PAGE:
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Parkinson Perfect Vice

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Crispym

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O frabjous day! Callooh! Callay! I just drilled out the 5/16 BSW screw, used a tap of the same size and saved the internal thread! I is a happy bunny. :)

Having a closer look at the undercarriage, I've found a stamped number. Can't quite read it yet but wonder what it might be - a casting number perhaps? That would be interesting.

IMG_3480.JPEG

Here's a pic of the qr bar and the screw. Nice big divot out of the screw and I wonder if the bar is a retrofit with that yellow paint(?) on it.
IMG_3481.JPEG

And here are a couple of pics of the whole beastie.
IMG_3483.JPEG
IMG_3484.JPEG

Stay tuned for the next instalment folks!
 

Garden Shed Projects

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Well done on the screw removal 👍.
Tha damage to the screw is curious, looking at the width of it I don’t suppose it will have any affect on the qr mechanism. It would be interesting to know how it happened, that steel is pretty hard.
 

TominDales

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O frabjous day! Callooh! Callay! I just drilled out the 5/16 BSW screw, used a tap of the same size and saved the internal thread! I is a happy bunny. :)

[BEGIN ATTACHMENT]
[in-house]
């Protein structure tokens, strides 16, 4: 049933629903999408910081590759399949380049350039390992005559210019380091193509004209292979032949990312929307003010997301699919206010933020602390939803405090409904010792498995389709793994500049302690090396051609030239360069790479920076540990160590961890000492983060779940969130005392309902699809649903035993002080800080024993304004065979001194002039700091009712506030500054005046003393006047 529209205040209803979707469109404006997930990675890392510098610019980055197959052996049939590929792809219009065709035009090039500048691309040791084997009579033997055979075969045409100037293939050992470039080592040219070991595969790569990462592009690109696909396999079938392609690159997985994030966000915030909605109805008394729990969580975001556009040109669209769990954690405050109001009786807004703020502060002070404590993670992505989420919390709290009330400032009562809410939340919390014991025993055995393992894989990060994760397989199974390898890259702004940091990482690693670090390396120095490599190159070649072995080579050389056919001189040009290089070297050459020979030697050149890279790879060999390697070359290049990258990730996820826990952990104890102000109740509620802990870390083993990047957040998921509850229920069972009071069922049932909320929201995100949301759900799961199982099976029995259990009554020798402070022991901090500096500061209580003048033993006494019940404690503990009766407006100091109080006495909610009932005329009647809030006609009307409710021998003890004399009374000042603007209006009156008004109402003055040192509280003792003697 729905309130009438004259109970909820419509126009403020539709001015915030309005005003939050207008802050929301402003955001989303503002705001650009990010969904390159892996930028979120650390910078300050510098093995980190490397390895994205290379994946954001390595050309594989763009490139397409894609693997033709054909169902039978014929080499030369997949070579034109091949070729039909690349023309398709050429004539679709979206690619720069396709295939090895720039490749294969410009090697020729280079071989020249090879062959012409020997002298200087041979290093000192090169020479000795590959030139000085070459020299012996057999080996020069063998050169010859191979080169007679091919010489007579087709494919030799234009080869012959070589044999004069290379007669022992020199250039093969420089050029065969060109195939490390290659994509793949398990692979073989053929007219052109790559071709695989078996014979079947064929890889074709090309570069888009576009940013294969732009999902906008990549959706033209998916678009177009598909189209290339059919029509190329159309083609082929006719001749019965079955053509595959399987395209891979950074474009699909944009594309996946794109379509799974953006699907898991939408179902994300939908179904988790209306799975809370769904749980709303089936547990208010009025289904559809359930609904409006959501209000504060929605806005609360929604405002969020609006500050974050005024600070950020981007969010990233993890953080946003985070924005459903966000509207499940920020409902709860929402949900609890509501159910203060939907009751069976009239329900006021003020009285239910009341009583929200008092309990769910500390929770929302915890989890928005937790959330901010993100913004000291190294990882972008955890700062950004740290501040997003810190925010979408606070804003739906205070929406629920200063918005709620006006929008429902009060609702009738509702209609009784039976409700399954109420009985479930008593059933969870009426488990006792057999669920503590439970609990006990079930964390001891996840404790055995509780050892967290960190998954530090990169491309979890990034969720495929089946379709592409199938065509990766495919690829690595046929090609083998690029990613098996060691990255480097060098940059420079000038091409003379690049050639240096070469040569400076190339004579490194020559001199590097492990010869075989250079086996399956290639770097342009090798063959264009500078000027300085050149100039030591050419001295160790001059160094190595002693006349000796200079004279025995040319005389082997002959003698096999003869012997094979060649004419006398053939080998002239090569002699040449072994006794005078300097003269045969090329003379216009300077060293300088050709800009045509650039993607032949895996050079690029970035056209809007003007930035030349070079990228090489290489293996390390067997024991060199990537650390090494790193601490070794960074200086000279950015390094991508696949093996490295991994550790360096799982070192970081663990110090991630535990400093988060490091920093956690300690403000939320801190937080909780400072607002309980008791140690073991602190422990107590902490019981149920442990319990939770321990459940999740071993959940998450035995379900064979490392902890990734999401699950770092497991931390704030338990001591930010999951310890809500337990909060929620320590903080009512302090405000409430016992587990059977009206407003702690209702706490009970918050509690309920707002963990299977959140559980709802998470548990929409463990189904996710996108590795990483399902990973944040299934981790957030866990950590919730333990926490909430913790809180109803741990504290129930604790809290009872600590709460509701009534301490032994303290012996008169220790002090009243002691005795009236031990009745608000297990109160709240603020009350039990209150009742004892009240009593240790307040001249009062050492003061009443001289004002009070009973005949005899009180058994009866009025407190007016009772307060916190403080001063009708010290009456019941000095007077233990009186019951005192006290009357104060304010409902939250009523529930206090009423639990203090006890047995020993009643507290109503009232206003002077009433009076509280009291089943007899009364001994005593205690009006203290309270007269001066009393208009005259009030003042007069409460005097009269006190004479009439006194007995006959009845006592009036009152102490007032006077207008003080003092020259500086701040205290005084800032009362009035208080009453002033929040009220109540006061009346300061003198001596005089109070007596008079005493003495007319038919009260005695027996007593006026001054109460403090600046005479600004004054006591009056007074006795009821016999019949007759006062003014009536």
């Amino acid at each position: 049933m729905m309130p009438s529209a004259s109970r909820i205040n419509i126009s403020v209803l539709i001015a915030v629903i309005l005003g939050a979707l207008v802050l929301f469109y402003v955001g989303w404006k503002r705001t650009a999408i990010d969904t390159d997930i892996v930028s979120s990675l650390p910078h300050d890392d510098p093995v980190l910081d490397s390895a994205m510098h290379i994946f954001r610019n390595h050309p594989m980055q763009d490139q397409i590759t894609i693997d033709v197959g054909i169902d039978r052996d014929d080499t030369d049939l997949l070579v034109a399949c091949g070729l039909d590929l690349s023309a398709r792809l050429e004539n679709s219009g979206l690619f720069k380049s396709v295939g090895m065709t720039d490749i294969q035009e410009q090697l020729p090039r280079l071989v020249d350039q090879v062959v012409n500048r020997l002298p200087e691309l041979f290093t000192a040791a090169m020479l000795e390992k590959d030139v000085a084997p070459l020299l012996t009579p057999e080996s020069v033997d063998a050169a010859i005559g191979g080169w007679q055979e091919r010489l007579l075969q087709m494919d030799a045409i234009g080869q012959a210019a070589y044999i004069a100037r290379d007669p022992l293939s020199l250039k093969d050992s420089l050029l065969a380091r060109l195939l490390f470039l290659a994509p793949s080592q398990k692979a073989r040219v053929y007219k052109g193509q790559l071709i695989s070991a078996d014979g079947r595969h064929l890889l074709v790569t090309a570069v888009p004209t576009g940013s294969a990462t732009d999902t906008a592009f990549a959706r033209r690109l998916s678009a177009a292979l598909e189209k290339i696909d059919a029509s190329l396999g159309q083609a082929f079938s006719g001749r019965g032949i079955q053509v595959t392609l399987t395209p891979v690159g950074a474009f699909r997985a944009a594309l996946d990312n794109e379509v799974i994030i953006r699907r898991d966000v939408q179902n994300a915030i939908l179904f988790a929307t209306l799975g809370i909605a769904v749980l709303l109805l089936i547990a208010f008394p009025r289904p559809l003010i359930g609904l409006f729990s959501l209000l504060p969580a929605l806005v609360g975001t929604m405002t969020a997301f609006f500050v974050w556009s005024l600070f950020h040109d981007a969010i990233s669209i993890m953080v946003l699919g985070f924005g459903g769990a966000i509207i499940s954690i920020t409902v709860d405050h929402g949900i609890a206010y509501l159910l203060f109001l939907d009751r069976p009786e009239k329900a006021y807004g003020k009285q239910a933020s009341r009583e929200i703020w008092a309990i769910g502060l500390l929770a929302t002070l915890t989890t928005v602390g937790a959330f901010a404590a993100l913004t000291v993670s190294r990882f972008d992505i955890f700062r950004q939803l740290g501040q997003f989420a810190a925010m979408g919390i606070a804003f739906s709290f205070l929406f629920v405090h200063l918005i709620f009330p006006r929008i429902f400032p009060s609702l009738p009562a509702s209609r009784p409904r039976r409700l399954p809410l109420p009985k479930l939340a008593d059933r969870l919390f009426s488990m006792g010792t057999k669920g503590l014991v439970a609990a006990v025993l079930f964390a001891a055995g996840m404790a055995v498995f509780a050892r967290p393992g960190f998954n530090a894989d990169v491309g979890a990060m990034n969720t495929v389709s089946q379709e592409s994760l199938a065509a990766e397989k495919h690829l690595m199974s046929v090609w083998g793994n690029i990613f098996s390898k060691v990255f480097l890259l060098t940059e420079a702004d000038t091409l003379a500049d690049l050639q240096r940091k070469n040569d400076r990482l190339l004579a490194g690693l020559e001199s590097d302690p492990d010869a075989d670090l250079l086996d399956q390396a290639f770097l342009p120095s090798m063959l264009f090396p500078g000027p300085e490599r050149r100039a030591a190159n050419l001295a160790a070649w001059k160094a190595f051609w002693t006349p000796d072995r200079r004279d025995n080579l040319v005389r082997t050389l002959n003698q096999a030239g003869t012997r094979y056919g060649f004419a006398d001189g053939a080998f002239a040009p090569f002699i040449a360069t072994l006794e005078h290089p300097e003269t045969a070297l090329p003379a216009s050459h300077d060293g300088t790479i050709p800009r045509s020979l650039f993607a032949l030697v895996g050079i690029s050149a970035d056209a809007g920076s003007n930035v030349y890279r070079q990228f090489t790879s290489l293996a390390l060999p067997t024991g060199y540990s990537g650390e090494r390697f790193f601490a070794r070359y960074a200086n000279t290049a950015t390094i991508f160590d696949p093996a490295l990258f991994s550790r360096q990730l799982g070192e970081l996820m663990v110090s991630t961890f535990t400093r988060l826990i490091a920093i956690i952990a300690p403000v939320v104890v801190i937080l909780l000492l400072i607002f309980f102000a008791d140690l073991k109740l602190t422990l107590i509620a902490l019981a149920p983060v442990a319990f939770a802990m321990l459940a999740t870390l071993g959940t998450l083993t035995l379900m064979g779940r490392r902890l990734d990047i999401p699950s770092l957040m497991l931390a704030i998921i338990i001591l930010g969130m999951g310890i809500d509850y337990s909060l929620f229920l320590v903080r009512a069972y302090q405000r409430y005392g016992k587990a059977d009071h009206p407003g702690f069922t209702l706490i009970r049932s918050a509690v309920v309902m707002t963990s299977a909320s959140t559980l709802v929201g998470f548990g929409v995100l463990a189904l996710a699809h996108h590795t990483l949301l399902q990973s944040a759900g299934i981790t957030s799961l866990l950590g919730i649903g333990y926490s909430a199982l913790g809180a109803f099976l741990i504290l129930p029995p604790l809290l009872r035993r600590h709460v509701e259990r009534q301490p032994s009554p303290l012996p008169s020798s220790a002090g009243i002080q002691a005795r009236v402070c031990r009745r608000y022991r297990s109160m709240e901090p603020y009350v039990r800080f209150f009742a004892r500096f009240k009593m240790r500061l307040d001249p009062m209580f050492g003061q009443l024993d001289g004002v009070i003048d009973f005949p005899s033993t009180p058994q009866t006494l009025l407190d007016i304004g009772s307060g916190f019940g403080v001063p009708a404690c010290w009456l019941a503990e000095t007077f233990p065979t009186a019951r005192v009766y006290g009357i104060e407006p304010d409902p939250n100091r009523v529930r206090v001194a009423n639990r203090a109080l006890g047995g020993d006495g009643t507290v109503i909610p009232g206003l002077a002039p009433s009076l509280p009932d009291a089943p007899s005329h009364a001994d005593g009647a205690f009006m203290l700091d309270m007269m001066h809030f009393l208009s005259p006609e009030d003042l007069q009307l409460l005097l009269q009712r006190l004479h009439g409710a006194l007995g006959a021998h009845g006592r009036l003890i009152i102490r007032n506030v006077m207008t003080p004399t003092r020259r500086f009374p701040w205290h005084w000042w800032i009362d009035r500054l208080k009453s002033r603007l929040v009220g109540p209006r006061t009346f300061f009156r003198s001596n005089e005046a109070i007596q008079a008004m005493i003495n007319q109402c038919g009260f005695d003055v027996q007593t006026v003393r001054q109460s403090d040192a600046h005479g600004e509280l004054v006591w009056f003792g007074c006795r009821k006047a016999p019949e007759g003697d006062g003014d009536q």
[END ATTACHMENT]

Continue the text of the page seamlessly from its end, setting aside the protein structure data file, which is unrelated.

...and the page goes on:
Having a closer look at the undercarriage, I've found a stamped number. Can't quite read it yet but wonder what it might be - a casting number perhaps? That would be interesting.

View attachment 121645
Here's a pic of the qr bar and the screw. Nice big divot out of the screw and I wonder if the bar is a retrofit with that yellow paint(?) on it.
View attachment 121646
And here are a couple of pics of the whole beastie.
View attachment 121647 View attachment 121648
Stay tuned for the next instalment folks!
Good progress. The bar is not that mechanically critical. I've replaced a bar on the one I found in our house cellar, for some reason the bar and QR mechanism was missing. However the paint could indicated that the vice had some pretty rough uses, ie spilt or dripping paint from a job where the part was held in the vice. The divot indicates something pretty hairy happened, the bars are the most vulnerable part to being fractured, worth looking to see if they have been welded. I wonder if the divot was cased by a slip with an angle grinder, that would be the most benign explanation. a blunt instrument at high speed would have caused more widespread damage to the bars etc. Unless the screw and the bar are salvage from another vice. It is 100 years old after all.
on my MkII i find the mechanism is prone to slip when loosening but fine on tightening. Its not an issue as it can loosed with the QR after a few turns. You may find a similar effect. How is the large half nut? does that have a divot cut out.
 

Crispym